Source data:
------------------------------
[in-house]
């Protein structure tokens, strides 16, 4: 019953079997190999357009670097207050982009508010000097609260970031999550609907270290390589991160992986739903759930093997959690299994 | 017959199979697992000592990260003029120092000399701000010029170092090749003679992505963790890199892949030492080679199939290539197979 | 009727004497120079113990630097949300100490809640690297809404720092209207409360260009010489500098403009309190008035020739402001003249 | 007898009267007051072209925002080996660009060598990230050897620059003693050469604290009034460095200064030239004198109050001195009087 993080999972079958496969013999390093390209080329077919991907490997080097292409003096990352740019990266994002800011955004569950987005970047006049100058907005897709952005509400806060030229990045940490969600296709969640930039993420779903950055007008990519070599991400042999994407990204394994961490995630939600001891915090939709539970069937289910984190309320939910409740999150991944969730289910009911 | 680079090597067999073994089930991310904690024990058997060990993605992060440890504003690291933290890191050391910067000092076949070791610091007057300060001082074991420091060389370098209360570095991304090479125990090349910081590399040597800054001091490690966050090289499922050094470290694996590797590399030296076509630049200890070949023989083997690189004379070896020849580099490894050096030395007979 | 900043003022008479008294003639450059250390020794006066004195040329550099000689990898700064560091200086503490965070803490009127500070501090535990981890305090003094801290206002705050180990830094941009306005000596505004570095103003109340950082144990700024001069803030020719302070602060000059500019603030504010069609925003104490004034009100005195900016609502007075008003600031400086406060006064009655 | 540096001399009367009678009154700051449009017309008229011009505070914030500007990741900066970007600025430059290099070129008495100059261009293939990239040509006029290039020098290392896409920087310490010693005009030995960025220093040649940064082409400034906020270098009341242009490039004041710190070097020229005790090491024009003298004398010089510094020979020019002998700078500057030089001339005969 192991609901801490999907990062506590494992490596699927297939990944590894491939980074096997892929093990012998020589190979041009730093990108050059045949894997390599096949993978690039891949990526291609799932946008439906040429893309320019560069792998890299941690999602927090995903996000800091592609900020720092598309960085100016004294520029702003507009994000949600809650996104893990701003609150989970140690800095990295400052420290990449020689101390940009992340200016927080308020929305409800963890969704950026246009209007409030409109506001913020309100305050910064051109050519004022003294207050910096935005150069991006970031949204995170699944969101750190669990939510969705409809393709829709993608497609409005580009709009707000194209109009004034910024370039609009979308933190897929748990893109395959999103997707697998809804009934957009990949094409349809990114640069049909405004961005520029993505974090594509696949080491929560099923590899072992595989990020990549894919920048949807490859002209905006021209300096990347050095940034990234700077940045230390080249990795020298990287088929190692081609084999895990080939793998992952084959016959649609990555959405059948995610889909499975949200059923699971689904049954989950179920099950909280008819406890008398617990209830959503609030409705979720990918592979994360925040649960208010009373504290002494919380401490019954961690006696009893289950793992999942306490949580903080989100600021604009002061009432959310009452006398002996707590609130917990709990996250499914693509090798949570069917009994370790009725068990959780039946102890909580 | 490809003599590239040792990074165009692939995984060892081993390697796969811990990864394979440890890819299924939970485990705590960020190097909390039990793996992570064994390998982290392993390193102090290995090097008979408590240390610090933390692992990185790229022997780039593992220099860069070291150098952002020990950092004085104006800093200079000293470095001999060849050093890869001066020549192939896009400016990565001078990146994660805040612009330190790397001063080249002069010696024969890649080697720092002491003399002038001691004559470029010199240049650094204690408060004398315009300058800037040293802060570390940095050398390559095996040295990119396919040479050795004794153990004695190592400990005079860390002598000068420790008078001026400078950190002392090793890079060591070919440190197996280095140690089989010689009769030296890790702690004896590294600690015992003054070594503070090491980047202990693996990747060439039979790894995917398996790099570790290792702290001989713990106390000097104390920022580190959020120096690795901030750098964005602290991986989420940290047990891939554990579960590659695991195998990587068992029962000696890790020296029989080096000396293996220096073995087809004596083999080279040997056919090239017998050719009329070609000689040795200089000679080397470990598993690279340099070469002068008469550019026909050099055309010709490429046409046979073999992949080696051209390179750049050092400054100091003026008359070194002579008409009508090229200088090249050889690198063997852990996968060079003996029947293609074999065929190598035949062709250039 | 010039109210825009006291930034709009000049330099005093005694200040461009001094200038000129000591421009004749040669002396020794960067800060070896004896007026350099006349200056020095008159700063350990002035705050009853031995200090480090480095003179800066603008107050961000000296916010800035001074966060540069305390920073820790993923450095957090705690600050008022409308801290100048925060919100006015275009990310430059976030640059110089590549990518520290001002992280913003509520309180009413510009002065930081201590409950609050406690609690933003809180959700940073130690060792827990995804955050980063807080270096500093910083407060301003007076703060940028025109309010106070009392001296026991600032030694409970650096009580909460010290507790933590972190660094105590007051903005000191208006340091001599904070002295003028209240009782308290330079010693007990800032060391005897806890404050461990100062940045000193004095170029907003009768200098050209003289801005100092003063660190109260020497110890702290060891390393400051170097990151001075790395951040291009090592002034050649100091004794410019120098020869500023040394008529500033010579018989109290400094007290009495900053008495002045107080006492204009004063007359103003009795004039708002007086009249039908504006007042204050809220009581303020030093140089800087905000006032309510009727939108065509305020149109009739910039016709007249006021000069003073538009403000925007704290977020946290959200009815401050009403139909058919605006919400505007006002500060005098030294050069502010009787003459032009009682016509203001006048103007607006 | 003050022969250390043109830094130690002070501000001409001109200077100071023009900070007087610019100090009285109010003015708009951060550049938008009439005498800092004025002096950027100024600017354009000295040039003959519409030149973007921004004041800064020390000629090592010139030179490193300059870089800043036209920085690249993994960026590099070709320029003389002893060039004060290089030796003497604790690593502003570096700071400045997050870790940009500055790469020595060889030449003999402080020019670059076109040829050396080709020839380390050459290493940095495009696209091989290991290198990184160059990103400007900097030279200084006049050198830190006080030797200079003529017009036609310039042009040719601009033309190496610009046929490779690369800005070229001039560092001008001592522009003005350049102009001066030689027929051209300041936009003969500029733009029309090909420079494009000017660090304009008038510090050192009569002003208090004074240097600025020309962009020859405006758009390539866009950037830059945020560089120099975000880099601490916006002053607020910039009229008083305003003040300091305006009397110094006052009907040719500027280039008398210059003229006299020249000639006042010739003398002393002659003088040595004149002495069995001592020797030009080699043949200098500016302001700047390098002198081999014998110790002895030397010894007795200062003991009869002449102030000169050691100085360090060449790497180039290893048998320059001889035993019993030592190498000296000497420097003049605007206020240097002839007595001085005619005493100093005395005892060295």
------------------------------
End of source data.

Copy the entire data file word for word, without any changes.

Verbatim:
[in-house]
């Protein structure tokens, strides 16, 4: 019953079997190999357009670097207050982009508010000097609260970031999550609907270290390589991160992986739903759930093997959690299994 | 017959199979697992000592990260003029120092000399701000010029170092090749003679992505963790890199892949030492080679199939290539197979 | 009727004497120079113990630097949300100490809640690297809404720092209207409360260009010489500098403009309190008035020739402001003249 | 007898009267007051072209925002080996660009060598990230050897620059003693050469604290009034460095200064030239004198109050001195009087 993080999972079958496969013999390093390209080329077919991907490997080097292409003096990352740019990266994002800011955004569950987005970047006049100058907005897709952005509400806060030229990045940490969600296709969640930039993420779903950055007008990519070599991400042999994407990204394994961490995630939600001891915090939709539970069937289910984190309320939910409740999150991944969730289910009911 | 680079090597067999073994089930991310904690024990058997060990993605992060440890504003690291933290890191050391910067000092076949070791610091007057300060001082074991420091060389370098209360570095991304090479125990090349910081590399040597800054001091490690966050090289499922050094470290694996590797590399030296076509630049200890070949023989083997690189004379070896020849580099490894050096030395007979 | 900043003022008479008294003639450059250390020794006066004195040329550099000689990898700064560091200086503490965070803490009127500070501090535990981890305090003094801290206002705050180990830094941009306005000596505004570095103003109340950082144990700024001069803030020719302070602060000059500019603030504010069609925003104490004034009100005195900016609502007075008003600031400086406060006064009655 | 540096001399009367009678009154700051449009017309008229011009505070914030500007990741900066970007600025430059290099070129008495100059261009293939990239040509006029290039020098290392896409920087310490010693005009030995960025220093040649940064082409400034906020270098009341242009490039004041710190070097020229005790090491024009003298004398010089510094020979020019002998700078500057030089001339005969 192991609901801490999907990062506590494992490596699927297939990944590894491939980074096997892929093990012998020589190979041009730093990108050059045949894997390599096949993978690039891949990526291609799932946008439906040429893309320019560069792998890299941690999602927090995903996000800091592609900020720092598309960085100016004294520029702003507009994000949600809650996104893990701003609150989970140690800095990295400052420290990449020689101390940009992340200016927080308020929305409800963890969704950026246009209007409030409109506001913020309100305050910064051109050519004022003294207050910096935005150069991006970031949204995170699944969101750190669990939510969705409809393709829709993608497609409005580009709009707000194209109009004034910024370039609009979308933190897929748990893109395959999103997707697998809804009934957009990949094409349809990114640069049909405004961005520029993505974090594509696949080491929560099923590899072992595989990020990549894919920048949807490859002209905006021209300096990347050095940034990234700077940045230390080249990795020298990287088929190692081609084999895990080939793998992952084959016959649609990555959405059948995610889909499975949200059923699971689904049954989950179920099950909280008819406890008398617990209830959503609030409705979720990918592979994360925040649960208010009373504290002494919380401490019954961690006696009893289950793992999942306490949580903080989100600021604009002061009432959310009452006398002996707590609130917990709990996250499914693509090798949570069917009994370790009725068990959780039946102890909580 | 490809003599590239040792990074165009692939995984060892081993390697796969811990990864394979440890890819299924939970485990705590960020190097909390039990793996992570064994390998982290392993390193102090290995090097008979408590240390610090933390692992990185790229022997780039593992220099860069070291150098952002020990950092004085104006800093200079000293470095001999060849050093890869001066020549192939896009400016990565001078990146994660805040612009330190790397001063080249002069010696024969890649080697720092002491003399002038001691004559470029010199240049650094204690408060004398315009300058800037040293802060570390940095050398390559095996040295990119396919040479050795004794153990004695190592400990005079860390002598000068420790008078001026400078950190002392090793890079060591070919440190197996280095140690089989010689009769030296890790702690004896590294600690015992003054070594503070090491980047202990693996990747060439039979790894995917398996790099570790290792702290001989713990106390000097104390920022580190959020120096690795901030750098964005602290991986989420940290047990891939554990579960590659695991195998990587068992029962000696890790020296029989080096000396293996220096073995087809004596083999080279040997056919090239017998050719009329070609000689040795200089000679080397470990598993690279340099070469002068008469550019026909050099055309010709490429046409046979073999992949080696051209390179750049050092400054100091003026008359070194002579008409009508090229200088090249050889690198063997852990996968060079003996029947293609074999065929190598035949062709250039 | 010039109210825009006291930034709009000049330099005093005694200040461009001094200038000129000591421009004749040669002396020794960067800060070896004896007026350099006349200056020095008159700063350990002035705050009853031995200090480090480095003179800066603008107050961000000296916010800035001074966060540069305390920073820790993923450095957090705690600050008022409308801290100048925060919100006015275009990310430059976030640059110089590549990518520290001002992280913003509520309180009413510009002065930081201590409950609050406690609690933003809180959700940073130690060792827990995804955050980063807080270096500093910083407060301003007076703060940028025109309010106070009392001296026991600032030694409970650096009580909460010290507790933590972190660094105590007051903005000191208006340091001599904070002295003028209240009782308290330079010693007990800032060391005897806890404050461990100062940045000193004095170029907003009768200098050209003289801005100092003063660190109260020497110890702290060891390393400051170097990151001075790395951040291009090592002034050649100091004794410019120098020869500023040394008529500033010579018989109290400094007290009495900053008495002045107080006492204009004063007359103003009795004039708002007086009249039908504006007042204050809220009581303020030093140089800087905000006032309510009727939108065509305020149109009739910039016709007249006021000069003073538009403000925007704290977020946290959200009815401050009403139909058919605006919400505007006002500060005098030294050069502010009787003459032009009682016509203001006048103007607006 | 003050022969250390043109830094130690002070501000001409001109200077100071023009900070007087610019100090009285109010003015708009951060550049938008009439005498800092004025002096950027100024600017354009000295040039003959519409030149973007921004004041800064020390000629090592010139030179490193300059870089800043036209920085690249993994960026590099070709320029003389002893060039004060290089030796003497604790690593502003570096700071400045997050870790940009500055790469020595060889030449003999402080020019670059076109040829050396080709020839380390050459290493940095495009696209091989290991290198990184160059990103400007900097030279200084006049050198830190006080030797200079003529017009036609310039042009040719601009033309190496610009046929490779690369800005070229001039560092001008001592522009003005350049102009001066030689027929051209300041936009003969500029733009029309090909420079494009000017660090304009008038510090050192009569002003208090004074240097600025020309962009020859405006758009390539866009950037830059945020560089120099975000880099601490916006002053607020910039009229008083305003003040300091305006009397110094006052009907040719500027280039008398210059003229006299020249000639006042010739003398002393002659003088040595004149002495069995001592020797030009080699043949200098500016302001700047390098002198081999014998110790002895030397010894007795200062003991009869002449102030000169050691100085360090060449790497180039290893048998320059001889035993019993030592190498000296000497420097003049605007206020240097002839007595001085005619005493100093005395005892060295």